Federal belt-tightening appears to have started in 2010 when agencies reduced the number of year-end bonuses awarded to the nation’s most senior federal employees, according to new government data.
Members of the Senior Executive Service earning year-end bonuses dropped by almost 4 percent in fiscal 2010 and the size of actual awards dropped by about 12 percent, according to an Office of Personnel Management report released Monday.
Just 74.7 percent of SES members earned bonuses in fiscal 2010, down from from 78.5 percent in fiscal 2009.
“As a result of reduced budgets and fiscal challenges, agencies have become more selective in determining the number and amount of SES performance awards they grant,” OPM wrote in its report.
The report’s findings show that the percentage of top workers receiving bonuses fell back to the level of several years ago after climbing at the start of the Obama administration.
There are about 7,900 members of the SES, who are the most high-ranking civilian career federal employees earning top six-figure salaries. About 4 percent of the SES members are political appointees, according to OPM.
Average bonuses for top-performing SES members in fiscal 2010 was $13,391 for workers on OPM’s H Pattern pay-for-performance system and $14,074 for workers graded on the F Pattern system.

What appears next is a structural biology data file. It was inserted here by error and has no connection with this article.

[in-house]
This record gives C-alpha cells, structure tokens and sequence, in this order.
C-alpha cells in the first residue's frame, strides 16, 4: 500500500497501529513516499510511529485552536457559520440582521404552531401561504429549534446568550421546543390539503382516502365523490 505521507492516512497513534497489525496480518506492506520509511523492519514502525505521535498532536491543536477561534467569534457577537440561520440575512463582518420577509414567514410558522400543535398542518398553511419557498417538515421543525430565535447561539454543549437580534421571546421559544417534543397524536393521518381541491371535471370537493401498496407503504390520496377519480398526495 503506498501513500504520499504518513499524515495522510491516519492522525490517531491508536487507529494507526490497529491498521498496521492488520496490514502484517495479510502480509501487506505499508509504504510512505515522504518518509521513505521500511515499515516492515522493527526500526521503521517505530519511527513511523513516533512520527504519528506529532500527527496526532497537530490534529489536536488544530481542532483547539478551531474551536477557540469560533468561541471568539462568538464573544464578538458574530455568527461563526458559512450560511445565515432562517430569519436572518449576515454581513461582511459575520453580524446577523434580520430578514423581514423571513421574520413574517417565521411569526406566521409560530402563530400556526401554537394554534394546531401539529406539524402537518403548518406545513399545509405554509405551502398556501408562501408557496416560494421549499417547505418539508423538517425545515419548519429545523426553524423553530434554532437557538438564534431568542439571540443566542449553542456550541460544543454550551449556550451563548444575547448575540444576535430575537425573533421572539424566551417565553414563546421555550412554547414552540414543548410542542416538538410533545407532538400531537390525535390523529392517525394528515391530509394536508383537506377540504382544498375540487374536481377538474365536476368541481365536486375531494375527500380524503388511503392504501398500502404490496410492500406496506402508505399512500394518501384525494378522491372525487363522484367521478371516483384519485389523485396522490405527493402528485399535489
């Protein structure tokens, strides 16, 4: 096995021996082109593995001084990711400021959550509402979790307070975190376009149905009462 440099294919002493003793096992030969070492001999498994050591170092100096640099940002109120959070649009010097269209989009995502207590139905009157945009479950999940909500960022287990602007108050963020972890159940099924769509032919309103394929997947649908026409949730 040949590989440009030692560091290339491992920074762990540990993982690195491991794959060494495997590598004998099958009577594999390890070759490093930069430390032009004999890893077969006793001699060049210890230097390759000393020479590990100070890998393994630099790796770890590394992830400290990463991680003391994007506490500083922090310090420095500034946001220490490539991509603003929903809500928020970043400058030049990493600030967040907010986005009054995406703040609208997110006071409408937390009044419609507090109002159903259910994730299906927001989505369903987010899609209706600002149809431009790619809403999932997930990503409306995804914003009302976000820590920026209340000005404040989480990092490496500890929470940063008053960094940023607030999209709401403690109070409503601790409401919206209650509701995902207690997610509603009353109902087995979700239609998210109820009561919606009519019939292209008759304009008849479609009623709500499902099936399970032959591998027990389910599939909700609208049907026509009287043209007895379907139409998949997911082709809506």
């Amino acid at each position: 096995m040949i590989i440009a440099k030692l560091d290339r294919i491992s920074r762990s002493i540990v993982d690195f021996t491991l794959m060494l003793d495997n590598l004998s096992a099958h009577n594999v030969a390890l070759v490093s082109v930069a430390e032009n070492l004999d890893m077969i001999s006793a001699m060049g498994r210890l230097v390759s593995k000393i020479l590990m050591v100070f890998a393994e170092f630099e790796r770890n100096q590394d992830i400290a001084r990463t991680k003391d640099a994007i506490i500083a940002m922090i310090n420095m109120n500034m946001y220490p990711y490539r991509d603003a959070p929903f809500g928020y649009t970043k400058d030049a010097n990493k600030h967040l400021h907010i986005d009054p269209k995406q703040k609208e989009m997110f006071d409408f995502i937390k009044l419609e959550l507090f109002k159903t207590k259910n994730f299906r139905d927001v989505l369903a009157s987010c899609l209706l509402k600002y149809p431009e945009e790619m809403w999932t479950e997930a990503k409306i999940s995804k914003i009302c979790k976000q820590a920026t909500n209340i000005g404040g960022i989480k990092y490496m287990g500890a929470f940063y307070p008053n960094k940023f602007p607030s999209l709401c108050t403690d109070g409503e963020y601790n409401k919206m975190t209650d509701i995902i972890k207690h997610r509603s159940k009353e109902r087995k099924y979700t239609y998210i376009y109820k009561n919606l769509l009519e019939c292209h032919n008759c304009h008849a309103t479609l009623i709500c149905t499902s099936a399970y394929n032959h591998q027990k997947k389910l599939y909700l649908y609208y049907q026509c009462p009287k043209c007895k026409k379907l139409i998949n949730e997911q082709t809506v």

Fewer SES members also earned top scores, according to the report. The total percentage of SES members rated at the highest level dropped by 2.6 percent from 2009, suggesting that “agencies have more rigorously appraised executive performance and have made better distinctions in executive performance,” OPM said.
This is the first decline in the percentage of top-ranked workers since 2006, when the Bush administration ordered stricter evaluation of workers, but the number of workers rated at the top are still higher today than in 2006.
Average salaries for SES members did not change in fiscal 2010, the year before President Obama ordered a two-year pay freeze for all career federal workers. Current negotiations on Capitol Hill over a payroll tax extension include some Republican proposals that would extend the pay freeze for at least another year to offset the cost of the tax cuts.
Carol A. Bonosaro, president of the Senior Executives Association, which represents SES members, said she was surprised that federal agencies began cutting back on bonuses in fiscal 2010 ahead the more severe cuts in fiscal 2011.
In an e-mail, she also said she was "incredulous" that there were no pay increases for career SES members. "The pay freeze does permit increases for those SES who are promoted to positions of increased responsibility," she said. "It’s virtually impossible to believe that none were."
Staff writer Eric Yoder contributed to this report.
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